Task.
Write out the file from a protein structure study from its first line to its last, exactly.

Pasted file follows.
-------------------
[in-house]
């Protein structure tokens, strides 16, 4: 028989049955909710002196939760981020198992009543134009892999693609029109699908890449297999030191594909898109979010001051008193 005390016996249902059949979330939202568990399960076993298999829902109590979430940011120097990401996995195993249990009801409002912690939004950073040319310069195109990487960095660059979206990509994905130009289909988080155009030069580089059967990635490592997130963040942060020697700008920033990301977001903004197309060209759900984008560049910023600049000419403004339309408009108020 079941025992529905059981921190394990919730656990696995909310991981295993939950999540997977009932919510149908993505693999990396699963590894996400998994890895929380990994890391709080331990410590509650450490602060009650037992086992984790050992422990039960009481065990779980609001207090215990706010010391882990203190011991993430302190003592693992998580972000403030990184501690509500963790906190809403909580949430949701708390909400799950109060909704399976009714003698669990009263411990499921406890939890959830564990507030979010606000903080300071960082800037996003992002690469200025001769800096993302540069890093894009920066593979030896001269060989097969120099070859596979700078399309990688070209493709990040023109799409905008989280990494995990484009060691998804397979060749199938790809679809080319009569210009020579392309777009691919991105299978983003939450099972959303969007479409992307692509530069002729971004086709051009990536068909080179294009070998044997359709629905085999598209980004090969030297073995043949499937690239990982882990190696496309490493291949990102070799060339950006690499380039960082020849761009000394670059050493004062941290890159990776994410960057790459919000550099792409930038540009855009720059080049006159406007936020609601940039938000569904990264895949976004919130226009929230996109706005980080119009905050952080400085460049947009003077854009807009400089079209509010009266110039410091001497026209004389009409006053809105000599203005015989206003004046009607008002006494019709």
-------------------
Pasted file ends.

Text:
[in-house]
């Protein structure tokens, strides 16, 4: 028989049955909710002196939760981020198992009543134009892999693609029109699908890449297999030191594909898109979010001051008193 005390016996249902059949979330939202568990399960076993298999829902109590979430940011120097990401996995195993249990009801409002912690939004950073040319310069195109990487960095660059979206990509994905130009289909988080155009030069580089059967990635490592997130963040942060020697700008920033990301977001903004197309060209759900984008560049910023600049000419403004339309408009108020 079941025992529905059981921190394990919730656990696995909310991981295993939950999540997977009932919510149908993505693999990396699963590894996400998994890895929380990994890391709080331990410590509650450490602060009650037992086992984790050992422990039960009481065990779980609001207090215990706010010391882990203190011991993430302190003592693992998580972000403030990184501690509500963790906190809403909580949430949701708390909400799950109060909704399976009714003698669990009263411990499921406890939890959830564990507030979010606000903080300071960082800037996003992002690469200025001769800096993302540069890093894009920066593979030896001269060989097969120099070859596979700078399309990688070209493709990040023109799409905008989280990494995990484009060691998804397979060749199938790809679809080319009569210009020579392309777009691919991105299978983003939450099972959303969007479409992307692509530069002729971004086709051009990536068909080179294009070998044997359709629905085999598209980004090969030297073995043949499937690239990982882990190696496309490493291949990102070799060339950006690499380039960082020849761009000394670059050493004062941290890159990776994410960057790459919000550099792409930038540009855009720059080049006159406007936020609601940039938000569904990264895949976004919130226009929230996109706005980080119009905050952080400085460049947009003077854009807009400089079209509010009266110039410091001497026209004389009409006053809105000599203005015989206003004046009607008002006494019709």